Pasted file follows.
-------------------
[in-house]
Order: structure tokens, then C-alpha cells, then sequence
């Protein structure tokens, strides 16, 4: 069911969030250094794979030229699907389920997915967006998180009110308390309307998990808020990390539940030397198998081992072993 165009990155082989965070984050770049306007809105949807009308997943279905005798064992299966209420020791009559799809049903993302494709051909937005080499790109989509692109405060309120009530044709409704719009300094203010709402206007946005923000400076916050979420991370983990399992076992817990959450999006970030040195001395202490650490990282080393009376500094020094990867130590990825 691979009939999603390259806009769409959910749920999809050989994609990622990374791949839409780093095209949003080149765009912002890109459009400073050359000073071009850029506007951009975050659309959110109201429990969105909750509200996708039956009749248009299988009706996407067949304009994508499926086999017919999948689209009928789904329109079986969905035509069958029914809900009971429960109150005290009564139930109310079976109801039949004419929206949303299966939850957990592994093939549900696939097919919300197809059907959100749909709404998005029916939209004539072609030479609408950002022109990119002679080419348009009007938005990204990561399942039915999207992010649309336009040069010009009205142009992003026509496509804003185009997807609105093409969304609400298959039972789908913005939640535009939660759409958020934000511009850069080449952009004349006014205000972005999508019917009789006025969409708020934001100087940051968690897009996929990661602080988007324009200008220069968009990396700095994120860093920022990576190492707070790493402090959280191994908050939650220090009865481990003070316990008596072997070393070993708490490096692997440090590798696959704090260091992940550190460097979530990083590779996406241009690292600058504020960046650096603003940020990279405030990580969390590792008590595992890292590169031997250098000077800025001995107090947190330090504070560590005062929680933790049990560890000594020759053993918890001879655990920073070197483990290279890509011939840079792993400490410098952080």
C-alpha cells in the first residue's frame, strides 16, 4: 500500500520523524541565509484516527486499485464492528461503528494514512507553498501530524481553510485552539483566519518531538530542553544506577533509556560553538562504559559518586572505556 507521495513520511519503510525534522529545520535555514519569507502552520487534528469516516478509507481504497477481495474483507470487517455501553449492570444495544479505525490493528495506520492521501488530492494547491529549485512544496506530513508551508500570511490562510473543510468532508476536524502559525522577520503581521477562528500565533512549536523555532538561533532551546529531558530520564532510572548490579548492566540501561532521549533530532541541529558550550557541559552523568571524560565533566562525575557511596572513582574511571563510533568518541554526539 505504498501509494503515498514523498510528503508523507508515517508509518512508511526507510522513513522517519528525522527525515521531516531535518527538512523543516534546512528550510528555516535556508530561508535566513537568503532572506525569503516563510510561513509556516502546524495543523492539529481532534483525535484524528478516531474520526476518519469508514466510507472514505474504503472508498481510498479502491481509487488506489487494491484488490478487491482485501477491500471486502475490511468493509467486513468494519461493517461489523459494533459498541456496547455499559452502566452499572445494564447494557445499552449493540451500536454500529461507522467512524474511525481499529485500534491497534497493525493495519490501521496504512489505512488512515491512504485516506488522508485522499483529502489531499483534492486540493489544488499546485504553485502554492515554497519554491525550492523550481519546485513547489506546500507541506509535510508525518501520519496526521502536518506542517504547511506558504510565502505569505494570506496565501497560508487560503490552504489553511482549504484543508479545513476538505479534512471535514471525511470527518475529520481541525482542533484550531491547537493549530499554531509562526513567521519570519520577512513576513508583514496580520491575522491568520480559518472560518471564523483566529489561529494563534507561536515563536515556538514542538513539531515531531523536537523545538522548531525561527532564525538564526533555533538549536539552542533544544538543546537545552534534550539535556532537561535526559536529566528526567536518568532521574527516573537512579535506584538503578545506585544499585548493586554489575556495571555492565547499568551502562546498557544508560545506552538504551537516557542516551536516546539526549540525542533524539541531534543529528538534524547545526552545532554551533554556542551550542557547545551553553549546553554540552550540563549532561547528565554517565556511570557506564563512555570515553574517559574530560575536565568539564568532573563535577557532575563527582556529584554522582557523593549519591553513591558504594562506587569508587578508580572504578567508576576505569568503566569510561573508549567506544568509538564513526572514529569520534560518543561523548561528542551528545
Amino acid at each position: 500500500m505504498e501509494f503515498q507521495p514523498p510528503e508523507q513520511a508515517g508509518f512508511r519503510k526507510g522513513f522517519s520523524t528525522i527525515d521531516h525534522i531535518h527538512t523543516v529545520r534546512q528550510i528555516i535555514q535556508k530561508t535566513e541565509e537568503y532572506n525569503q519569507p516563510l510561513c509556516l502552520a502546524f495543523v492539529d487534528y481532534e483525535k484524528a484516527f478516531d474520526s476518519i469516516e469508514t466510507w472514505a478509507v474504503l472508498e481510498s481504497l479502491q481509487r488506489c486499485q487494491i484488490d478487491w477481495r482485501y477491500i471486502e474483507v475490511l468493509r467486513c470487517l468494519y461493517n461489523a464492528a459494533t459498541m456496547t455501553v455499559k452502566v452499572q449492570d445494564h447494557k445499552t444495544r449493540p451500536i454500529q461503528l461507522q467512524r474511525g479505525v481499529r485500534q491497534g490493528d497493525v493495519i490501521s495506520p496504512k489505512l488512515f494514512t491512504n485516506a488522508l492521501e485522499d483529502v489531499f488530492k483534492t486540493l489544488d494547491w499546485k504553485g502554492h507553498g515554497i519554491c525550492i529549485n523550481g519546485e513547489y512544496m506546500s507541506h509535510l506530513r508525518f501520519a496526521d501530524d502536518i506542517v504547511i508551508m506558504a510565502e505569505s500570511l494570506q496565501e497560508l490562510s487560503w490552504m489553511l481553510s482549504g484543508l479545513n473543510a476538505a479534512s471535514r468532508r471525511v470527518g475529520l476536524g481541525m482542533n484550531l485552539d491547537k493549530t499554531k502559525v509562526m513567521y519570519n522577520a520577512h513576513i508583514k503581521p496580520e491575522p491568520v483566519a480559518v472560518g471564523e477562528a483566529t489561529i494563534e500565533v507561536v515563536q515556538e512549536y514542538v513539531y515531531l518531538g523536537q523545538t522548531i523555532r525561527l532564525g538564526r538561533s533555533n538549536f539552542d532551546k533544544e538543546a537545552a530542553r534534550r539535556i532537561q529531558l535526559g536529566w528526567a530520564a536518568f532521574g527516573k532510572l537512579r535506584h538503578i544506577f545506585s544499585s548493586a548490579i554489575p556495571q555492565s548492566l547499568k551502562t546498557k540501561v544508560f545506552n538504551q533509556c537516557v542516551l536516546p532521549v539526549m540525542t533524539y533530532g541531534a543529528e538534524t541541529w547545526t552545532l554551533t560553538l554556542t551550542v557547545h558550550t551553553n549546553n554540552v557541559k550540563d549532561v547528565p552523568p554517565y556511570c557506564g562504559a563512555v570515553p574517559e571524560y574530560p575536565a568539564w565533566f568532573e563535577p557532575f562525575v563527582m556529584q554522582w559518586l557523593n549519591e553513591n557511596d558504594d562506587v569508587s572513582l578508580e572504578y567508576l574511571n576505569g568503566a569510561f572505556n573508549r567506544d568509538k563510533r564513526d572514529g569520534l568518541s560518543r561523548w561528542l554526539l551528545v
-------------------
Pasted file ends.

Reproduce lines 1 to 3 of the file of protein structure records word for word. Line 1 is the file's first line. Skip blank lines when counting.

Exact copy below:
[in-house]
Order: structure tokens, then C-alpha cells, then sequence
């Protein structure tokens, strides 16, 4: 069911969030250094794979030229699907389920997915967006998180009110308390309307998990808020990390539940030397198998081992072993 165009990155082989965070984050770049306007809105949807009308997943279905005798064992299966209420020791009559799809049903993302494709051909937005080499790109989509692109405060309120009530044709409704719009300094203010709402206007946005923000400076916050979420991370983990399992076992817990959450999006970030040195001395202490650490990282080393009376500094020094990867130590990825 691979009939999603390259806009769409959910749920999809050989994609990622990374791949839409780093095209949003080149765009912002890109459009400073050359000073071009850029506007951009975050659309959110109201429990969105909750509200996708039956009749248009299988009706996407067949304009994508499926086999017919999948689209009928789904329109079986969905035509069958029914809900009971429960109150005290009564139930109310079976109801039949004419929206949303299966939850957990592994093939549900696939097919919300197809059907959100749909709404998005029916939209004539072609030479609408950002022109990119002679080419348009009007938005990204990561399942039915999207992010649309336009040069010009009205142009992003026509496509804003185009997807609105093409969304609400298959039972789908913005939640535009939660759409958020934000511009850069080449952009004349006014205000972005999508019917009789006025969409708020934001100087940051968690897009996929990661602080988007324009200008220069968009990396700095994120860093920022990576190492707070790493402090959280191994908050939650220090009865481990003070316990008596072997070393070993708490490096692997440090590798696959704090260091992940550190460097979530990083590779996406241009690292600058504020960046650096603003940020990279405030990580969390590792008590595992890292590169031997250098000077800025001995107090947190330090504070560590005062929680933790049990560890000594020759053993918890001879655990920073070197483990290279890509011939840079792993400490410098952080």